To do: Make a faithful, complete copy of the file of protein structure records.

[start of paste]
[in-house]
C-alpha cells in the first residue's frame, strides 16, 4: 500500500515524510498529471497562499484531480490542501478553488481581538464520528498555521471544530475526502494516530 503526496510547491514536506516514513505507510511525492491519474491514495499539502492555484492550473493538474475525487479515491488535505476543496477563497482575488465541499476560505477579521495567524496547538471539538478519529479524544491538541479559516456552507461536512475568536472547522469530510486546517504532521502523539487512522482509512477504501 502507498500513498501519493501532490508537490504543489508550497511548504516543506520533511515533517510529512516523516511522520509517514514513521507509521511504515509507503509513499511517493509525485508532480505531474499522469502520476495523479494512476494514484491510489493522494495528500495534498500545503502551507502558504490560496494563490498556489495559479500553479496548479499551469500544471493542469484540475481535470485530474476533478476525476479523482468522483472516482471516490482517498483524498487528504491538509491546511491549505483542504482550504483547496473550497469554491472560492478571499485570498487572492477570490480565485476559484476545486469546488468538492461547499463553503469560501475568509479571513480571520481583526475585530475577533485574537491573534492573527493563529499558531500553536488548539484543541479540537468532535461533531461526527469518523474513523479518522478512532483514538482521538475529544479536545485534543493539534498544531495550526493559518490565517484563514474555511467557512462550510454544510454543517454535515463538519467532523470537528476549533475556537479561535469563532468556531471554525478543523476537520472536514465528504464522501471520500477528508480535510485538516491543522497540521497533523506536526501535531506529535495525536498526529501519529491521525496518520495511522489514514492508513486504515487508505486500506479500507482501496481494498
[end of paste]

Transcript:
[in-house]
C-alpha cells in the first residue's frame, strides 16, 4: 500500500515524510498529471497562499484531480490542501478553488481581538464520528498555521471544530475526502494516530 503526496510547491514536506516514513505507510511525492491519474491514495499539502492555484492550473493538474475525487479515491488535505476543496477563497482575488465541499476560505477579521495567524496547538471539538478519529479524544491538541479559516456552507461536512475568536472547522469530510486546517504532521502523539487512522482509512477504501 502507498500513498501519493501532490508537490504543489508550497511548504516543506520533511515533517510529512516523516511522520509517514514513521507509521511504515509507503509513499511517493509525485508532480505531474499522469502520476495523479494512476494514484491510489493522494495528500495534498500545503502551507502558504490560496494563490498556489495559479500553479496548479499551469500544471493542469484540475481535470485530474476533478476525476479523482468522483472516482471516490482517498483524498487528504491538509491546511491549505483542504482550504483547496473550497469554491472560492478571499485570498487572492477570490480565485476559484476545486469546488468538492461547499463553503469560501475568509479571513480571520481583526475585530475577533485574537491573534492573527493563529499558531500553536488548539484543541479540537468532535461533531461526527469518523474513523479518522478512532483514538482521538475529544479536545485534543493539534498544531495550526493559518490565517484563514474555511467557512462550510454544510454543517454535515463538519467532523470537528476549533475556537479561535469563532468556531471554525478543523476537520472536514465528504464522501471520500477528508480535510485538516491543522497540521497533523506536526501535531506529535495525536498526529501519529491521525496518520495511522489514514492508513486504515487508505486500506479500507482501496481494498